Human beings don’t act, they behave and managing a brand is a lot like directing a film. Everyone, be they an entry-level employee or the CEO, has a role to play and a brand’s success hinges on their ability to be authentic.

    I first heard the phrase “find the stone” from my directing teacher, Francine Parker, while getting my MFA in Film from the Art Center College of Design. Francine had a reputation for being a ball-buster and she didn’t disappoint. But her militant approach demanded that you knew what “the f’ing point is” at all times. And so should your brand. The stone is the essence.  It is the one central, unifying force that, like a stone dropped in water, will radiate energy throughout an organization.
  • Finding the Stone has evolved from a concept I first learned in film school into a dynamic branding philosophy whose orthodoxy is that behind all things there is a reason why. The methodologies used to discover the stone have been refined, improved on, and reinvented over the years to incorporate the best practices of other experts in the industry like Simon Sineak’s Golden Circle.

    The end result of the finding the stone process is brands emerge with a cohesive vision and unifying message that team members rally around and external marketing can promote. 

  • Finding the Stone - Case Study
    The first stage in the Finding the Stone process is called the gathering.  The objective is to learn as much as we can about a brand’s culture, competition and customers.  When I was at Cubic, we had the opportunity to pitch Senior Star Living, a regional player in the senior housing industry.  It was during our initial strategy session about how to pitch the account that I recommended we adapt "FInding the Stone" into an approach to branding to differentiate ourselves from the competition.  

    Perhaps it is because of my background in film making, but I often prefer to conduct interviews myself when appropriate.  The man in the video below is Jimmy.  He had been living alone after the death of his wife and the insights we got from he and his daughter were invaluable.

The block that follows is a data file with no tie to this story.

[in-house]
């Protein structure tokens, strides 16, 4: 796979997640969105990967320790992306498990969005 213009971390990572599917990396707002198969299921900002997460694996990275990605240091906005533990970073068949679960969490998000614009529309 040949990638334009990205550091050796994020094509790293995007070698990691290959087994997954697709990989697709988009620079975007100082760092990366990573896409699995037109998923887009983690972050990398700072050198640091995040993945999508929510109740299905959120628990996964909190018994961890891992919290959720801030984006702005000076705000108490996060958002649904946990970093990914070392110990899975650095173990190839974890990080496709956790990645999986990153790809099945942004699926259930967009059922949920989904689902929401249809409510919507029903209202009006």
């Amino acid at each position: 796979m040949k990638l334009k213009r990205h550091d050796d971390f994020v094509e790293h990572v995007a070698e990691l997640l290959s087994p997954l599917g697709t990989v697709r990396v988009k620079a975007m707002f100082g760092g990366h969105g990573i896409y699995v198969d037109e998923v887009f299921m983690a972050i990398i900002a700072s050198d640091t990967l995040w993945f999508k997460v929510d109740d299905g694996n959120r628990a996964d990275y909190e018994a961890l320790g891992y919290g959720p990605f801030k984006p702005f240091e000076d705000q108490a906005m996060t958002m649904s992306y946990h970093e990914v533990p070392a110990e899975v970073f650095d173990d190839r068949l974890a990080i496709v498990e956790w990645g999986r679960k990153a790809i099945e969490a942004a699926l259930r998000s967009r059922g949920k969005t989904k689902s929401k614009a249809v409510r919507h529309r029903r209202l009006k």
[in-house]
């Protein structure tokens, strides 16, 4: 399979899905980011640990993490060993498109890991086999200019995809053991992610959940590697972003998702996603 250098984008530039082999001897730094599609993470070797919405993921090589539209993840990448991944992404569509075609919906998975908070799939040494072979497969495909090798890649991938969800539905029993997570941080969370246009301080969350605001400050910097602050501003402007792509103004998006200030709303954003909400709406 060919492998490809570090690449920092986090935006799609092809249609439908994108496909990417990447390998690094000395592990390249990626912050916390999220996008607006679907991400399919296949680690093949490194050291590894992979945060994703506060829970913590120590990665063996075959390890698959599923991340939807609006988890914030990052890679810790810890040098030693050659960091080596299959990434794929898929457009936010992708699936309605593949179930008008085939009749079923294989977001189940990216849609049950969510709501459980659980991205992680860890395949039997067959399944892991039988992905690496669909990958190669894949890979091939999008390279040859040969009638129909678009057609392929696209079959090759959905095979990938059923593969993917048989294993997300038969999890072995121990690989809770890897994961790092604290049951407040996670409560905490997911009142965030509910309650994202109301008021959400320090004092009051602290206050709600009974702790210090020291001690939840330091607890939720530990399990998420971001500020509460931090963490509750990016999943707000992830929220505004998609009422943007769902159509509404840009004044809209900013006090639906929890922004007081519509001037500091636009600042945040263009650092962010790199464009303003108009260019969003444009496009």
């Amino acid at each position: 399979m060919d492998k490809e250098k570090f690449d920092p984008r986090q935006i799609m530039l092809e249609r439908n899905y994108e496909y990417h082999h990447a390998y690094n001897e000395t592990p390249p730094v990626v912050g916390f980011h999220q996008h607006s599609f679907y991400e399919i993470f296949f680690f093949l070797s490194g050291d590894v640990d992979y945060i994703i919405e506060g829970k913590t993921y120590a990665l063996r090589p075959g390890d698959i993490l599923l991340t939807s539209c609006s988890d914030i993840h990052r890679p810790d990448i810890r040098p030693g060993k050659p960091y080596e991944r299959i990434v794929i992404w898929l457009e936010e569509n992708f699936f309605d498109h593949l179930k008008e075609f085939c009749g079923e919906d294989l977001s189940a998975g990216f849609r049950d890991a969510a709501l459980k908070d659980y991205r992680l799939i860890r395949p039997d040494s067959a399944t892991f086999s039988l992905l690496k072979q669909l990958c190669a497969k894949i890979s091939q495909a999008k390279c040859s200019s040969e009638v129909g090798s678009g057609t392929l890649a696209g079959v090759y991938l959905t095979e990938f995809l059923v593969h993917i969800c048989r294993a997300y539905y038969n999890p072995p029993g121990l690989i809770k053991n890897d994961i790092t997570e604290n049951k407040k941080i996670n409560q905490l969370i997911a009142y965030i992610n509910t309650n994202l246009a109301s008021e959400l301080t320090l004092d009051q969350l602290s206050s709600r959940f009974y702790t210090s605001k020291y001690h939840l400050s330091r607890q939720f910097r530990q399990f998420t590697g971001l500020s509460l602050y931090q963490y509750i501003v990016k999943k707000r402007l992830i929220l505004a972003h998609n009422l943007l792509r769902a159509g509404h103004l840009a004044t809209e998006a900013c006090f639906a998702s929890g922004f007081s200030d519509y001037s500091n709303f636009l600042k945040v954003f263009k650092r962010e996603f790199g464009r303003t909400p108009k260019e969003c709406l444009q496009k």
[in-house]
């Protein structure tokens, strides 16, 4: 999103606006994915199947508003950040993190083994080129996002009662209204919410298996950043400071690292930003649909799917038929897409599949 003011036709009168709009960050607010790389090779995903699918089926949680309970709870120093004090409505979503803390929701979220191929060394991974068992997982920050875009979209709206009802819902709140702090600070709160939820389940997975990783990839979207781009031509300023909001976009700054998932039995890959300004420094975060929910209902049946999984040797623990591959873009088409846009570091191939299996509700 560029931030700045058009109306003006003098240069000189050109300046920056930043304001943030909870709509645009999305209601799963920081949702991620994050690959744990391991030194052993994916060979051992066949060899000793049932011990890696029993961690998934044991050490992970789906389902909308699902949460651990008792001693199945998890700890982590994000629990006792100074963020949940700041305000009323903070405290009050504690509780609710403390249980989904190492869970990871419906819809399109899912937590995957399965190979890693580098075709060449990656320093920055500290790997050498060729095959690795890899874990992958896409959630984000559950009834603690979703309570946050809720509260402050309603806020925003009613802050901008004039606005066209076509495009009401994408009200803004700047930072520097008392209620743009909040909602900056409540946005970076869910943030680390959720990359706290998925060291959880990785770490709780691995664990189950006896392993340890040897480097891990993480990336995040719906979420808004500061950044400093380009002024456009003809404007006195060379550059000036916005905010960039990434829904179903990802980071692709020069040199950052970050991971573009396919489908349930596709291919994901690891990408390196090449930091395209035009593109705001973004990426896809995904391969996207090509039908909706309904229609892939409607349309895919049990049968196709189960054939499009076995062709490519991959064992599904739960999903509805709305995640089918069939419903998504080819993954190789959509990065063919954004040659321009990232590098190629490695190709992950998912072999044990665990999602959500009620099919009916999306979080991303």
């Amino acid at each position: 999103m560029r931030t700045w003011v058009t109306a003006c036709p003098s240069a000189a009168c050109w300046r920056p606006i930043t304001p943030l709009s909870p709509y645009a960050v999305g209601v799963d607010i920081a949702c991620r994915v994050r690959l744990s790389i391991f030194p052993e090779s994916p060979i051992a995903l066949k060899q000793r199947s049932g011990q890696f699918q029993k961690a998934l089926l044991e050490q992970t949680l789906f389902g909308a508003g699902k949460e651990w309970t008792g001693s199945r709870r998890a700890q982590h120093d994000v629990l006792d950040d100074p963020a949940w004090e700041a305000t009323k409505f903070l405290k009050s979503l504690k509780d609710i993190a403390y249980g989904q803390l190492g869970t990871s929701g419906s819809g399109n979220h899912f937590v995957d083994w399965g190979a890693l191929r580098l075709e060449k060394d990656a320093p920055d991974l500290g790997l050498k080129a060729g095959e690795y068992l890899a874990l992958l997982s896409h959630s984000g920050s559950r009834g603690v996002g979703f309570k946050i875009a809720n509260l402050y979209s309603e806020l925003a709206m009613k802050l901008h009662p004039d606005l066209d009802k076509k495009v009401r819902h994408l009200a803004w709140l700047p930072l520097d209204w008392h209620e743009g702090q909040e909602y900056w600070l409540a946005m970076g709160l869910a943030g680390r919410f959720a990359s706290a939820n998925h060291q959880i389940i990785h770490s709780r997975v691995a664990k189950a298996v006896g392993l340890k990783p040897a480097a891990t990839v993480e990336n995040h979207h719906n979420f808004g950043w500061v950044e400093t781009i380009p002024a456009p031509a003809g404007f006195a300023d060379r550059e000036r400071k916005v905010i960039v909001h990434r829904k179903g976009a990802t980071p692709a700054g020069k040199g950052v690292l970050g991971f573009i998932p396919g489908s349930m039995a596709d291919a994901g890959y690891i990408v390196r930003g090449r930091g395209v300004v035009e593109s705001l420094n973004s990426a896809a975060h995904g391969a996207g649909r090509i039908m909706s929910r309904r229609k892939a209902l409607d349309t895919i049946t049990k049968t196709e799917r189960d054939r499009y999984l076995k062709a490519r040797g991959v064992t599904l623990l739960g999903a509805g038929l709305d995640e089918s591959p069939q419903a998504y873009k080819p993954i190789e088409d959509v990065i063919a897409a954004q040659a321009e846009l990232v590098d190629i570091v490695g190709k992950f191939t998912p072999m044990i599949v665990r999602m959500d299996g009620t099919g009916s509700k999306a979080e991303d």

We showed the video during the pitch and once the client had seen the part starting at 1:25 where Jimmy is talking about his wife, we had them.  They knew from that point on that we had walked in their shoes and knew how tough a sell they had.
    The video turned a long-shot opportunity into a win for the agency.  However, we still needed to Find the Stone.  We knew from our initial research the crux of situation hinged on what we dubbed at the time “conflict resolution.” The tension between Seniors and their Adult Children.  
    Senior Star agreed to a brand retreat and flew in their executives from around the country. After a weekend of complete brand emersion, I was tasked with coming up with the solution.  The turning point came when I was reminded of the famous scene from Ingmar Bergman’s classic, The Seventh Seal, where the main character, played by Max Von Sydow plays chess with Death.  This brought about the realization that while it is natural for us to fear death, if we wait for it, we miss out on life.
    The video below was shown during our presentation of the new brand to the client.  Admittedly, I still cringe at the quality, but the emotion was there and it was a huge success.  Senior Star went on to trademark Engage Life and it became the driving force behind their brand utilizing it in everything from collateral material to employee training videos.  
    Senior Star was the single largest client Cubic had during my time at the firm and the revenue the account generated sustained a significant portion of Cubic’s growth.  Over the years we produced advertising initiatives in Print, TV, Outdoor, Radio, Online, Direct Mail.  All of which driven by Engage Life.